AFP: US Secretary of State Condoleezza Rice warned Iraq’s neighbours on Wednesday that the entire Middle East’s stability was at stake in the upcoming international conference to be held in Egypt. by Sylvie Lanteaume
SHANNON, Ireland, May 2, 2007 (AFP) – US Secretary of State Condoleezza Rice warned Iraq’s neighbours on Wednesday that the entire Middle East’s stability was at stake in the upcoming international conference to be held in Egypt.
“The most important message that I will be delivering is that a stable, unified and democratic Iraq is an Iraq that will be a pillar of stability in the Middle East and an Iraq that is not stable and not an Iraq for all people will be a source of instability for the region,” she said.
Rice was speaking to reporters during a stopover in Ireland on her way to Egypt’s Red Sea resort of Sharm el-Sheikh, where she will take part in multilateral talks aimed at ending the bloodshed in Iraq.
“So the region has everything at stake here. Iraq’s neighbours have everything at stake here,” Rice said.
“But not all states we believe are acting in the interest of a stable and unified Iraq. And so it’s very important for the neighbours to get together and to make that commitment and then to act on that commitment,” she explained.
She was referring to Syria and Iran, who have been accused by Washington of funding the Sunni insurgency and Shiite militias respectively, and which are believed to hold the key to Iraq’s stability.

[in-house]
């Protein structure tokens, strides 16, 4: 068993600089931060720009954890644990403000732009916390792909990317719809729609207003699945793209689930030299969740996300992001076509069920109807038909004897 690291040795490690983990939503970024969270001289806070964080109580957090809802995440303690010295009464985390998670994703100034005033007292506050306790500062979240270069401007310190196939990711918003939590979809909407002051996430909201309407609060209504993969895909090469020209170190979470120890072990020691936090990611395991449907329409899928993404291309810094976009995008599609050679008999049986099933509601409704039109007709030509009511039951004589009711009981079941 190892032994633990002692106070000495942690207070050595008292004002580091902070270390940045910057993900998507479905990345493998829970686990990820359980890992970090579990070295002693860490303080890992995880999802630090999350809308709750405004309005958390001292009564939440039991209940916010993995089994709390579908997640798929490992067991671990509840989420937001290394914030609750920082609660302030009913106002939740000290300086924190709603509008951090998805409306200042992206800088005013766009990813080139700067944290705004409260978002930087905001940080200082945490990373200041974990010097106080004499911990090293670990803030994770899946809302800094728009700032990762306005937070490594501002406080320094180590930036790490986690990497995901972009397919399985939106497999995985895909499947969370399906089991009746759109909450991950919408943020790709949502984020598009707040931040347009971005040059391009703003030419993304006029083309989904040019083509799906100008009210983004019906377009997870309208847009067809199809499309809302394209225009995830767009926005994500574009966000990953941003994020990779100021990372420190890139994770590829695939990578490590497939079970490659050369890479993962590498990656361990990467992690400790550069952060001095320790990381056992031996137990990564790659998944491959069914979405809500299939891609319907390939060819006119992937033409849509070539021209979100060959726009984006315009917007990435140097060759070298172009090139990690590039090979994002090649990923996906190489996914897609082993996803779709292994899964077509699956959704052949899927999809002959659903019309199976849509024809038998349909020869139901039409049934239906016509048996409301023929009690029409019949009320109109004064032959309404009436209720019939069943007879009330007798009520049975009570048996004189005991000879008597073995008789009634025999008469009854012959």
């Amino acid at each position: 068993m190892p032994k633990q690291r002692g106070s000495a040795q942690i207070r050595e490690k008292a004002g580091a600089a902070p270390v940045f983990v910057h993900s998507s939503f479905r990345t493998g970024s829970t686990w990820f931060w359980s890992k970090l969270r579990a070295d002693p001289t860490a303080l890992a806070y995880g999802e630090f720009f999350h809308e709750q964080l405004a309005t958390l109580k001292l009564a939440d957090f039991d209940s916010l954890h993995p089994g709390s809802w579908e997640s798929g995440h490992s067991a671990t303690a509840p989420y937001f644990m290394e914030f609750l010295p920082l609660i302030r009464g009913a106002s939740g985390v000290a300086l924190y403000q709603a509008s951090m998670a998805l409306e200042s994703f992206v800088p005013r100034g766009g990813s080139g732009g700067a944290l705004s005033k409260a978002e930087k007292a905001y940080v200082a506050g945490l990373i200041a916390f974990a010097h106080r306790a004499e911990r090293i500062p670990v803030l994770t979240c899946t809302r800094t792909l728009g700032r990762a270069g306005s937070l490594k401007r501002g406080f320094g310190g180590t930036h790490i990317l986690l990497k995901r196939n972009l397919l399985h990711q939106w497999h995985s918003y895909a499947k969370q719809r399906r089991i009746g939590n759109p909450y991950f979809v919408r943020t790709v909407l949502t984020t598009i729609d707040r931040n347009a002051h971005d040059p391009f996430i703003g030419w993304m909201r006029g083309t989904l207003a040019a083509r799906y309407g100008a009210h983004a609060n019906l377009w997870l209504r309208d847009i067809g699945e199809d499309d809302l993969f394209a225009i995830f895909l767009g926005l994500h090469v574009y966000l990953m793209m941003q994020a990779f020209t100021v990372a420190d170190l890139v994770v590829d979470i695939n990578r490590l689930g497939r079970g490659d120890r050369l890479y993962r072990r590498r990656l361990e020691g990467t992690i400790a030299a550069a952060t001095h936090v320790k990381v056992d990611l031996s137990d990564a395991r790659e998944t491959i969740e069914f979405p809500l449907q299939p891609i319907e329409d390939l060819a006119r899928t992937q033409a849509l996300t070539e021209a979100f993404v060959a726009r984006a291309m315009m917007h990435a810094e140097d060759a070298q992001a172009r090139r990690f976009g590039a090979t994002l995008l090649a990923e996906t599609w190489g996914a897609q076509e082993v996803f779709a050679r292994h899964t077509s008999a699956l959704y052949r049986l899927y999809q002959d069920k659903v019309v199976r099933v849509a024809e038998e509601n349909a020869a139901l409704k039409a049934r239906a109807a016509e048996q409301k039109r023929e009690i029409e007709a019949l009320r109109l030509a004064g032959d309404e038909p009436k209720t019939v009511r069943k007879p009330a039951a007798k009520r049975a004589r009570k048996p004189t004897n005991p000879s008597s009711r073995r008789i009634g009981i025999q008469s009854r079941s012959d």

Washington has also been seeking to increase Saudi Arabia’s involvement in attempts to curb the spiralling violence.
Rice is expected to arrive in Sharm el-Sheikh later Wednesday for preliminary talks.
The two-day conference starts in earnest on Thursday with the launch of the International Compact with Iraq (ICI), an initiative providing a framework for Iraq’s security and economic development.
The second day of the conference will focus on bringing all of Iraq’s neighbours together as well as the United Nations, United States and European Union for unprecedented talks.
Rare high-level talks between Washington and Tehran could also take place during the Sharm el-Sheikh conference.
“It is going to take some time to overcome suspicions in the region. It is going to take time to overcome suspicions within Iraq and those suspicions within Iraq then feed suspicions in the region,” Rice admitted.
“But it’s also an opportunity for the neighbours to be supportive of those efforts and to the degree that those neighbours have influence with important political factions and figures in Iraq, to encourage them to also engage in the reconciliation,” she added.
US Treasury Deputy Secretary Robert Kimmitt, who is traveling with Rice, was equally cautious about the outcome of the conference.
“Now not everything is going to be achieved at this meeting in terms of all of the commitments that will need to be made to Iraq overtime but I think as the Iraqis meet more and more of their targets, you’ll see more and more commitments to them,” he said.
“I don’t think that this is a one time effort to have reconciliation among the Iraqis and reconciliation of Iraq with its neighbors,” Kimmitt added.
The conference will be seeking further debt relief to prop up Iraq’s embattled economy and set benchmarks to improve governance.